How to Transition from a Community College to a Four-Year Institution | Eastern North Carolina Now

    ByKara Battle and Ben Coulter

    October 16-20 is National Transfer Student Week, as promoted by the National Institute for the Study of Transfer Students (NIST), located at the University of North Georgia. This is a week to celebrate transfer students and the professionals who support them on their journeys.

    According to the National Student Clearinghouse, around one-third of college students transfer between schools before earning their degree. Data analyzed by the Association of American Colleges & Universities reveals that community college transfers represent around 15% of new enrollments at four-year institutions.

    In North Carolina, the state's community college system represents 58 individual campuses offering associate degrees and other professional certifications for learners seeking quick entry into the job market or an eventual transfer to a four-year institution.

    It can be challenging to navigate the transfer process and to know what four-year institutions are looking for in a transfer student. Here are five practical tips to note if you're considering a transfer:

    Maintain a good GPA

    This one seems obvious, but academic excellence should be at the forefront while attending community college. Typically, a "good GPA" is around 3.0, indicating a "B" average. Apply yourself to achieve good grades and a sound academic record.

    Maximize your transferable credits by earning your associate degree

    Credit-transfer agreements (often called "articulation" agreements) designate which of the two-year college credits you've earned can be transferred to another institution. These agreements can streamline the transfer process and clarify course equivalencies. You'll want to know which of your credits will be accepted by the institution you are considering attending, and most colleges/universities publish these agreements on their website. Many, if not all, credits you've earned through an accredited associate degree program can often count toward a bachelor's degree. The bottom line to maximizing your credit transfer is to complete your associate degree.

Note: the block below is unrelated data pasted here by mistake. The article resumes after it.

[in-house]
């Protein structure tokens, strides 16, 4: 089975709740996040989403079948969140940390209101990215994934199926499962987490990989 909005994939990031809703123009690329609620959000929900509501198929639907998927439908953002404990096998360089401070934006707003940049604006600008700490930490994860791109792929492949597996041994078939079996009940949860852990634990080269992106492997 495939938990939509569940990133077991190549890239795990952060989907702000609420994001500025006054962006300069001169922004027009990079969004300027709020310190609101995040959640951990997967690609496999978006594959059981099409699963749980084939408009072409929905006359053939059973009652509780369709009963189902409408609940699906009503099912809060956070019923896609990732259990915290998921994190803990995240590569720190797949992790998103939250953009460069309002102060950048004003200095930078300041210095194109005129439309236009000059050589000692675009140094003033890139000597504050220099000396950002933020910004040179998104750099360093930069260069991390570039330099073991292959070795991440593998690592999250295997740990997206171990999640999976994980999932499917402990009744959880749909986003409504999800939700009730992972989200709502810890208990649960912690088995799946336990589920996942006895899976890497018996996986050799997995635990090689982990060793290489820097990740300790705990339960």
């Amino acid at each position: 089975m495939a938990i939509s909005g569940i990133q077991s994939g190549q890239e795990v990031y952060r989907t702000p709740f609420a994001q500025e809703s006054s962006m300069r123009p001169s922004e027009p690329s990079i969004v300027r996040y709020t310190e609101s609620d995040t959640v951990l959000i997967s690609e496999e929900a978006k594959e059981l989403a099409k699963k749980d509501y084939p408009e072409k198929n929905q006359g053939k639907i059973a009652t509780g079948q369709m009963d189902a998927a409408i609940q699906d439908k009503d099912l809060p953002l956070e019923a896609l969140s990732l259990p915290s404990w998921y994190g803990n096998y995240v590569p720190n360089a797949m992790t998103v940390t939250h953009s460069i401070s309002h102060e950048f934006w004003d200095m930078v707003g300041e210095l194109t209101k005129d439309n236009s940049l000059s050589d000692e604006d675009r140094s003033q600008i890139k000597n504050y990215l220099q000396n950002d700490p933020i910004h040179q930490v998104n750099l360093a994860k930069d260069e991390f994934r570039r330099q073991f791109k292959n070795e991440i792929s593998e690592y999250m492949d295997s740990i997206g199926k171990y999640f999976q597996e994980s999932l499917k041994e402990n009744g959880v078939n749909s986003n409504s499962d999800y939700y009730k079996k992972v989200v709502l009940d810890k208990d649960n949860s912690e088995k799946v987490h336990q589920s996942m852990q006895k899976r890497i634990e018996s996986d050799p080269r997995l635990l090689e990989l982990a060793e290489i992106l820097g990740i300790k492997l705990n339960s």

Find the right institution for you

    Depending on your field of study and career goals, you'll eventually need to narrow your search and ultimately identify the four-year college or university to which you want to transfer. Make a list of preferred factors for your new school. Determine whether you want to attend online, in-person or both. Determine the non-negotiable cost limit you can afford, and if you are willing to take out loans. If going in-person, what kind of social life do you hope to have? Do you prefer to follow a specific class schedule or to accelerate at your own pace? These and many more are quality-of-program questions to ask before you make a final decision on where to transfer.

    Speak with counselors and advisors

    You likely already have an academic advisor, admissions counselor or transfer advisor at your community college. Regularly meet with these professionals at your community college and at potential transfer institutions to ensure you are fulfilling the necessary requirements and coursework for a smooth transfer. These professionals have devoted their lives to understanding the process of higher education, both academically and logistically. Make full use of their expertise and schedule meetings with them.

    Review financial aid options

    One of the great benefits of attending a community college is the relatively low cost compared to other two- and four-year institutions. Not only is federal student aid available (fill out that FAFSA!), but there are scholarships and grants available through community organizations and other groups that support women, BIPOC students, specific professions, local residents and more. Ensure you meet application deadlines and requirements for these opportunities, and check if your employer has a tuition assistance plan.

    Transferring from a community college to a four-year institution can feel overwhelming, but it doesn't have to be. There are resources available to streamline the process. During National Transfer Student Week, we acknowledge and celebrate the work of academic counselors, success coaches, faculty, staff and all who are helping students successfully transfer to another college or university to continue their education journey.

    Kara A. Battle, Ed.D., is vice president and chief academic officer at Durham Technical Community College in North Carolina.

    Ben Coulter, Ed.D., is southeast regional director for Western Governors University, an accredited nonprofit online university, and serves as chancellor of WGU North Carolina.
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